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Israel seizes cryptocurrency said to be used to finance Hezbollah and Iran’s Revolutionary Guard

Israeli Defense Minister Yoav Gallant described the ‘extensive’ operation as Israel’s first to target the Hezbollah militant group and the Iranian paramilitary Revolutionary Guard’s elite Quds Force

Sayyed Hassan Nasrallah
A poster depicting Lebanon's Hezbollah leader Sayyed Hassan Nasrallah is seen in Naqoura, near the Lebanese-Israeli border, southern Lebanon.AZIZ TAHER (Reuters)

The Israeli government said Tuesday that it seized millions of dollars in cryptocurrency from accounts that had sent or received funds in alleged financing schemes for a powerful arm of the Iranian military and the Iran-backed Hezbollah militant group in Lebanon.

Israeli Defense Minister Yoav Gallant said he issued an order to seize the cryptocurrency wallets and turn over the funds to the Israeli government.

He described the “extensive” operation as Israel’s first to target the Hezbollah militant group and the Iranian paramilitary Revolutionary Guard’s elite Quds Force — two organizations sworn to Israel’s destruction. Both have been designated by the United States and some other governments as terrorist organizations and locked out of the traditional global financial system.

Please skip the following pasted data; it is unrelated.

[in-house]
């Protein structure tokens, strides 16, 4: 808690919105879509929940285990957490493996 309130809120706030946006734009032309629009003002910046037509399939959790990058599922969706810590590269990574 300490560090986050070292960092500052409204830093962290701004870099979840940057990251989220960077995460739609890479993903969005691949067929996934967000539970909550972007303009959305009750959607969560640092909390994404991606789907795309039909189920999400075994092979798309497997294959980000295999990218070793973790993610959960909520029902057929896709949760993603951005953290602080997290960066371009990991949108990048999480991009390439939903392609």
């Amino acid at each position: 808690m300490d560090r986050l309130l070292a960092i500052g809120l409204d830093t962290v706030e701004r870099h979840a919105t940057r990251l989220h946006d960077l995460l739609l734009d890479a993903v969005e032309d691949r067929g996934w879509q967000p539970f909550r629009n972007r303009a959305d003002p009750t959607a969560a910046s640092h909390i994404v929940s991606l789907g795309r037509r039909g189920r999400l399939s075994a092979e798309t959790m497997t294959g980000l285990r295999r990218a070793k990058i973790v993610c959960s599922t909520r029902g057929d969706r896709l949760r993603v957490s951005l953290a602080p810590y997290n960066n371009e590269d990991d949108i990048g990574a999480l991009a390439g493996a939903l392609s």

It was a multi-agency effort, Gallant said, involving Israel’s Mossad spy agency, the Israeli military intelligence office, the Israeli police and others.

Israel has previously seized cryptocurrency belonging to the paramilitary arm of Gaza’s Hamas rulers as part of counterterrorism financing investigations.

“This is the first incident of this magnitude,” Gallant said, noting that the effort took place earlier this week. “We have effectively cut off the flow of terror funds via this channel.”

Iran’s mission to the United Nations did not immediately respond to a request for comment on Israel’s announcement.

Gallant alleged that Hezbollah and the Quds Force rely on virtual currency to finance their militant activities. Cryptocurrencies such as Bitcoin are favored for illicit transactions because they are perceived as hard to trace. Anyone in the world can create a Bitcoin account and begin receiving digital funds without providing a name or address.

Countries facing American sanctions, like Israel’s regional foe Iran, have worked toward creating their own cryptocurrencies to circumvent financial restrictions.

Gallant said that Israel’s seizure of the illicit funds should serve as a warning to “whoever finances terror,” as Israeli authorities have developed tools and techniques that can identify those involved in so-called blockchain transactions.

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